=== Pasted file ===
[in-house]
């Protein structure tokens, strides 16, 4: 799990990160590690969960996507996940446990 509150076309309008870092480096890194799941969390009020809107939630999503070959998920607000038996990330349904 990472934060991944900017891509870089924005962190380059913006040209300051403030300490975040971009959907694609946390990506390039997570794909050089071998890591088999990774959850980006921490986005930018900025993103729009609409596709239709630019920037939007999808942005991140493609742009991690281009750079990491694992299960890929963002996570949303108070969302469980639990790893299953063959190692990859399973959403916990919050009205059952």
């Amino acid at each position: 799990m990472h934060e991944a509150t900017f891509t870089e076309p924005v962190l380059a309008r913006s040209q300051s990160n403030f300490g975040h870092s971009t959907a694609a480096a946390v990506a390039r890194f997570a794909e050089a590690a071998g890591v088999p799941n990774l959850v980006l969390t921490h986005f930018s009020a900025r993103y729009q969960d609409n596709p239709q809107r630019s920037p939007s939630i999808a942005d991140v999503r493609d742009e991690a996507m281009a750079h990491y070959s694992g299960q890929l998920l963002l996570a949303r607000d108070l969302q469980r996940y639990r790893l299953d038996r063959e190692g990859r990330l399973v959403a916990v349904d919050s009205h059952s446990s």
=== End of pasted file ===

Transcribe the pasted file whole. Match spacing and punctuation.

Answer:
[in-house]
């Protein structure tokens, strides 16, 4: 799990990160590690969960996507996940446990 509150076309309008870092480096890194799941969390009020809107939630999503070959998920607000038996990330349904 990472934060991944900017891509870089924005962190380059913006040209300051403030300490975040971009959907694609946390990506390039997570794909050089071998890591088999990774959850980006921490986005930018900025993103729009609409596709239709630019920037939007999808942005991140493609742009991690281009750079990491694992299960890929963002996570949303108070969302469980639990790893299953063959190692990859399973959403916990919050009205059952």
């Amino acid at each position: 799990m990472h934060e991944a509150t900017f891509t870089e076309p924005v962190l380059a309008r913006s040209q300051s990160n403030f300490g975040h870092s971009t959907a694609a480096a946390v990506a390039r890194f997570a794909e050089a590690a071998g890591v088999p799941n990774l959850v980006l969390t921490h986005f930018s009020a900025r993103y729009q969960d609409n596709p239709q809107r630019s920037p939007s939630i999808a942005d991140v999503r493609d742009e991690a996507m281009a750079h990491y070959s694992g299960q890929l998920l963002l996570a949303r607000d108070l969302q469980r996940y639990r790893l299953d038996r063959e190692g990859r990330l399973v959403a916990v349904d919050s009205h059952s446990s």